If you follow Decanter on Twitter you will have seen a hashtag recently, something like – #idrinkfabulouswineandyoudont – under which people posted pictures of their Xmas drinks. No one was drinking £4.99 bottles from Morrisons or the local off-licence. Instead first growth claret, fine burgundy and old vintage port featured. Well, nothing quite like that in Sutton Coldfield. For various reasons (pregnancy, driving) little wine was desired and there were a few beer drinkers as well. Nevertheless a few bottle were opened, pictured. As ever, no notes taken whilst drinking.
The Ten Minutes by Tractor McCutcheon 2010 is an old favourite – last bottle unfortunately. Pure fine pinot bouquet and flavour which lasted well into the evening. From Lay and Wheeler, about £40 which is undoubtedly expensive but see some of our earlier posts on burgundy at similar prices.
I bought the Quinta da Manuela 2001 (£18) over three years ago following an excitable email from the Wine Society which talked about a rare opportunity to acquire old-(ish) wine from the Duoro. I’ve learnt over time that these offers are often not quite the bargain they are made out to be and initially I thought this one would be the same. The first couple of bottles were dull and clumsy. But on Christmas Day, with roast pork, the wine was superb. Like a classy old Rioja in style – different grapes of course.
Finally a manzanilla from my favourite bottler, Equipo Navazos, who have featured here several times. This is number 32 (a bin end, I think, so only £20) from Darley Abbey Wines. They still have a few bottles left. Still beautifully fresh with a saline tang, despite bottling in 2011. Indeed the producers think it will age well. Let’s hope so.
There are so many champagnes being used as customer attractors this Christmas. Another type of fridge magnet, perhaps? I wonder what the producers think of it. They have spent a lot of money, over decades, maintaining the image of their sparkling wines as a premium product but now it’s brand-promoted with huge discounts. I wonder what’s driving this? Commercial pressures, no doubt, but where? The growers, producers or supermarkets?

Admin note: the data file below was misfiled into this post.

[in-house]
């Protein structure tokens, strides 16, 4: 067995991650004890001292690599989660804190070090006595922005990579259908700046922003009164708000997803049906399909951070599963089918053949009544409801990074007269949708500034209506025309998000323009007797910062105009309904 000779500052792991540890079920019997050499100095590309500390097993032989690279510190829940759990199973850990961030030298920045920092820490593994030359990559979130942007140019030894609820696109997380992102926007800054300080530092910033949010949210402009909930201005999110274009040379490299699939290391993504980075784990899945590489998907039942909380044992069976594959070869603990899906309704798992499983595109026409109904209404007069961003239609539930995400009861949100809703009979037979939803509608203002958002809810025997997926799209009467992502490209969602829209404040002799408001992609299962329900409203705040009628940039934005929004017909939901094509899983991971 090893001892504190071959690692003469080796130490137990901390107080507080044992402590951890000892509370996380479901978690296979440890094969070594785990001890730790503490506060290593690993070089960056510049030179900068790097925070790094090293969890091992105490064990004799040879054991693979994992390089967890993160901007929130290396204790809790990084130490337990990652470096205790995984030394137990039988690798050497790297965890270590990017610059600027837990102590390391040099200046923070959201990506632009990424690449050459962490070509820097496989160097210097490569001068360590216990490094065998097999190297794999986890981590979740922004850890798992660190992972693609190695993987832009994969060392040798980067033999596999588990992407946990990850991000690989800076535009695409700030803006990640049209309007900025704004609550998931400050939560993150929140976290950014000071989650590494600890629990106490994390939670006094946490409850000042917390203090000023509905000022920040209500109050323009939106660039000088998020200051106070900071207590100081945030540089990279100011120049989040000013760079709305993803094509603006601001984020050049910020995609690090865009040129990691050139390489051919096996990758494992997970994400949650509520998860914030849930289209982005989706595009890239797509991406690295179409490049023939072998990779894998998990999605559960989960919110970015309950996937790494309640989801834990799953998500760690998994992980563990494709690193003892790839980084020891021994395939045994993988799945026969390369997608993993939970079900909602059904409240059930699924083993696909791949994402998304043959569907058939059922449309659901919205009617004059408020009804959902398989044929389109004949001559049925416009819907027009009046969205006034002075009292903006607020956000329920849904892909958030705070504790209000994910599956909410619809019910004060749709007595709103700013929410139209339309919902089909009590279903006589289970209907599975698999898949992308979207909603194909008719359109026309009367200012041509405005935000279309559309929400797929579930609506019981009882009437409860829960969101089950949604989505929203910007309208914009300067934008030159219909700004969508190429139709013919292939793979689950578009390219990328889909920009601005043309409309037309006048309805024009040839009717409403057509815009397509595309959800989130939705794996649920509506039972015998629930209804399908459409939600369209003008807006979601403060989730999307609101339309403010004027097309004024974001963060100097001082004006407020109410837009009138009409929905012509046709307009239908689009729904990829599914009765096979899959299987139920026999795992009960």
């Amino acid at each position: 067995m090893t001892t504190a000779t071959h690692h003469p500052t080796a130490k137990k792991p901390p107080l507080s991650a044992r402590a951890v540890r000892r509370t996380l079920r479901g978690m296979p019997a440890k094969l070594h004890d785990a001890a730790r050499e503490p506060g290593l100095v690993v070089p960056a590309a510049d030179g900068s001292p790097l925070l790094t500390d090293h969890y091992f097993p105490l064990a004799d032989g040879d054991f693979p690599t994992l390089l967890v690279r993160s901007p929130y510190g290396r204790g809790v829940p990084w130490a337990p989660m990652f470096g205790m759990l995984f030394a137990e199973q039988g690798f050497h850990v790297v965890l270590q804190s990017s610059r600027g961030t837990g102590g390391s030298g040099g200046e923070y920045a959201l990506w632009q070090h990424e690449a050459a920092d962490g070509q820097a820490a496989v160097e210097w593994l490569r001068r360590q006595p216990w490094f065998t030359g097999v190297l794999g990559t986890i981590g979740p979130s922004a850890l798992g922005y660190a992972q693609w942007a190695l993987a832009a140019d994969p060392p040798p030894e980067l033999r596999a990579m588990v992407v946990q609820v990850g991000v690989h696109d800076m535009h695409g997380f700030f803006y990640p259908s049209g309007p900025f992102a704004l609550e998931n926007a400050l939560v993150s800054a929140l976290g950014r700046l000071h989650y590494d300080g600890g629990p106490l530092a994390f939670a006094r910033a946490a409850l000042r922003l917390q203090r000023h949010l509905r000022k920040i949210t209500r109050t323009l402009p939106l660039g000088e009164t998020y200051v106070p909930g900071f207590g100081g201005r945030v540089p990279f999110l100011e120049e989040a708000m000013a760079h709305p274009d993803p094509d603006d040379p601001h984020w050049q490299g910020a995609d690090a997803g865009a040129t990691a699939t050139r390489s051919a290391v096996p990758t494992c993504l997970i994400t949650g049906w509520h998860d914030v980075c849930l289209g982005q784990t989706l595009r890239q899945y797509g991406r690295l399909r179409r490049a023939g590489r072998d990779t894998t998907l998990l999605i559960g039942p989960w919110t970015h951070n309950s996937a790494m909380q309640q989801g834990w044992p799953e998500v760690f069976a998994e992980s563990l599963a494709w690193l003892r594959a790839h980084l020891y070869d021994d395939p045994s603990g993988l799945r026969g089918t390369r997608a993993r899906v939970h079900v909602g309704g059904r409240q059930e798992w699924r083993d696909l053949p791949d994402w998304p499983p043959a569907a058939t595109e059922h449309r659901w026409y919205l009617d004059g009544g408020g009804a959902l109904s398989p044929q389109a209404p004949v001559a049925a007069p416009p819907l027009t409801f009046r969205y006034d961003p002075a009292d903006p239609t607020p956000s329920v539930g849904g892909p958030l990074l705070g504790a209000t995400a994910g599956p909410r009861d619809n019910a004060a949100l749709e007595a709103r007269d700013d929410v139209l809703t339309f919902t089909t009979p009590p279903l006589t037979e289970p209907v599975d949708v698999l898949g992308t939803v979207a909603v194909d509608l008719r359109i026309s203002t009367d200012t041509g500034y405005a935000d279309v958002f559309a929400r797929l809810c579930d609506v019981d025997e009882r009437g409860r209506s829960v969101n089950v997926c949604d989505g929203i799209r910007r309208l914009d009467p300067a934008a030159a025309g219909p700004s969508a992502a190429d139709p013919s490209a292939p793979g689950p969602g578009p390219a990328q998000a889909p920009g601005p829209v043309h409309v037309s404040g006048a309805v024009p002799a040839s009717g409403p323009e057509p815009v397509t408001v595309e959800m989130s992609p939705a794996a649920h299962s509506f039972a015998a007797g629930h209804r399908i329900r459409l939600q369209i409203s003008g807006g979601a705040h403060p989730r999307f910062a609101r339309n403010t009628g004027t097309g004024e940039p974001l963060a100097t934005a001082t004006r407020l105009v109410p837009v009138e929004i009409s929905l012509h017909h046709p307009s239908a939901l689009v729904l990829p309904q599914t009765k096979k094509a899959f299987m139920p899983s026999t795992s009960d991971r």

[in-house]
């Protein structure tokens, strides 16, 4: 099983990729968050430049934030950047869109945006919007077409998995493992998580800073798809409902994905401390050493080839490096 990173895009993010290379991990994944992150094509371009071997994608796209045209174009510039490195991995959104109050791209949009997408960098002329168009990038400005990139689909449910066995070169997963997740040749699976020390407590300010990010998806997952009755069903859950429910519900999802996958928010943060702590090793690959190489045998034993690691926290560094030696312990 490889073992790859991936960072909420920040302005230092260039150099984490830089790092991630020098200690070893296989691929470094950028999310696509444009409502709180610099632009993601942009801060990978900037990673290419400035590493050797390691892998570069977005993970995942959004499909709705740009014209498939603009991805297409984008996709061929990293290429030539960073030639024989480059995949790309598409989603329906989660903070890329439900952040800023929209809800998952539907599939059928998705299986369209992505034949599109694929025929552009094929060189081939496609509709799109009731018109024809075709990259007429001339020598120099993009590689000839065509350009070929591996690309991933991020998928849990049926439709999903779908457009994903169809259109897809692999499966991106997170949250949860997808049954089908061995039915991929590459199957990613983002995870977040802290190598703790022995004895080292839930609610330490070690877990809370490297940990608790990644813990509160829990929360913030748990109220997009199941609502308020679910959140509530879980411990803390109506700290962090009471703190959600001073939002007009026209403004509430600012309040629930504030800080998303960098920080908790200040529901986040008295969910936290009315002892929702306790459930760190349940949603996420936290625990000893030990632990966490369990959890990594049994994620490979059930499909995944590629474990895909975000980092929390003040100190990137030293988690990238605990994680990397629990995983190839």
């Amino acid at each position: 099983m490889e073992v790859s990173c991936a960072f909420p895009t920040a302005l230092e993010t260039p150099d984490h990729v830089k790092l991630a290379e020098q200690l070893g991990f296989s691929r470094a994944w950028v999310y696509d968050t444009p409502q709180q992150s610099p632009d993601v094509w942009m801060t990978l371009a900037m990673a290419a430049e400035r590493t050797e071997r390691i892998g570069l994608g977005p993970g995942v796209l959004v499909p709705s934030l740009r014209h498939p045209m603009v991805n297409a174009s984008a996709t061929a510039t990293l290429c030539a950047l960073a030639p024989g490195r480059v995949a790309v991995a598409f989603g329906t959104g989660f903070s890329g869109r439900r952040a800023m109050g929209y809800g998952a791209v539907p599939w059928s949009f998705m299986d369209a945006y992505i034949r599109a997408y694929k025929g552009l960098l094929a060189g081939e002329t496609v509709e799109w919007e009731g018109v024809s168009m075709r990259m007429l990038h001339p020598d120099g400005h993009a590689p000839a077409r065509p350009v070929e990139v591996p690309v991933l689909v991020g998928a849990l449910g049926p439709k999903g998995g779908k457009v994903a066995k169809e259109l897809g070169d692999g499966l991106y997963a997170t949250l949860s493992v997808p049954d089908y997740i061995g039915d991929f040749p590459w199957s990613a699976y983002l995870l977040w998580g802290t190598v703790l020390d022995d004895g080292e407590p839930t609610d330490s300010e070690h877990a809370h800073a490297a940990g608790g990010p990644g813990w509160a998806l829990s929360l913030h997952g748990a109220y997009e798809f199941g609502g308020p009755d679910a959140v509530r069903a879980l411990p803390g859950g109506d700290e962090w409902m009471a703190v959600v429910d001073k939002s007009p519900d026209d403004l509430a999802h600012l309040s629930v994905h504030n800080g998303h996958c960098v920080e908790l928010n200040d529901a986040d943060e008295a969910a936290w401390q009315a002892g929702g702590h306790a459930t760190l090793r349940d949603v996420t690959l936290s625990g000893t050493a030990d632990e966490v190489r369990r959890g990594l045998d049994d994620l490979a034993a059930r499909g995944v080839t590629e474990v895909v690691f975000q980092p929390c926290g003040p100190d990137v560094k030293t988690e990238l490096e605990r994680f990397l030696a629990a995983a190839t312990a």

Some brands keep aloof, however, and Louis Roederer is one of those. This bottle was bought for me by my daughter about four years ago. It’s an NV Brut of 12% ABV but does it justify its premium (for ‘ordinary’ NV) price tag?
In the glass it appeared very pale green, rather than lemon, coloured with fine, persistent bubbles. The nose was light and fresh but certainly not yeasty, suggesting subtle rather than the obvious. The flavour was wonderful; rich, soft, with a long finish and a gentle mousse which conjured up refinement and gentleness. There was also an intriguing slight smokey quality to the taste.
Evidently, LR use all their own Pinot Noir and Chardonnay grapes in this blend but buy in the small amount of Pinot Meunier also used. This champagne certainly does justify paying that bit extra, in my opinion.
[Richard: I much prefer champagne over any other sparkling wine – although we had a very nice Chapel Down just before Christmas) – but it ain’t half expensive. So there is a lot of headroom when price cuts are needed.]
Wine is a symbol of middle-class taste – well at least according to Aldi and Lidl. Their notable efforts to attract more – and different – customers has resulted in offers of wines that have been quite eye-catching. I was browsing the wine shelves in Aldi and noticed their Hermitage 2010 at £19.99, made by the co-operative at Tain. An ideal wine for our tasting evenings and this blog.
Colour – dense, black with a garnet rim. Some legs. (it’s 13% ABV).
Nose – not particularly forward or fruity but Richard identified the low notes of laurel. It’s 100% Syrah.
Palate – smooth, gentle tannins. It has immediate, big dark fruit appeal but the middle/back palate fades quickly and it’s short (This wine had been open 2.5 hours – but we expected a Hermitage to stand that).
Overall impression: . It depends on what you want to do at Christmas, impress with your knowledge of French wine areas or amaze with the quality of wine in the glass. £20 for the Hermitage label is great value, £20 for this red wine is poor value.
(Richard: Aldi has had some interesting seasonal wines in stock recently – the Canadian ice wine is lovely and the 30y tawny has been very well reviewed. No sign of the latter in Sutton Coldfield unfortunately. So we had some expectations but, as Geoff suggests, these were not realised. Which leads on to a buying tip – if a wine is not reviewed (I couldn’t find any of the Hermitage) it’s probably not worth purchasing. Wine critics are keen to praise but very slow to criticise. Cynics amongst you could speculate on the reasons for this.]
For this rare French grape I’m tempted to start with the Edith Piaf lyrics ‘….je ne regrette rien’, but I will – regret it, I mean. Sorry.
Right, this is the dominant grape of the AC Cote de Frontannais, a small appellation south east of Bordeaux and north of Toulouse. It’s also grown in California but this wine comes from the Loire Meridionelle and is a VdP de Vendees i.e. an area close to the mouth of the river Loire. It’s Mourat’s Grenouillere 2009.
The colour is a dense purple, almost black but still has a purple rim. The bouquet is one, fleetingly, of spice and fresh raspberry fruit a la Cabernet Franc but mutated into a more southern French smell of grenache – all dark fruits and plummy.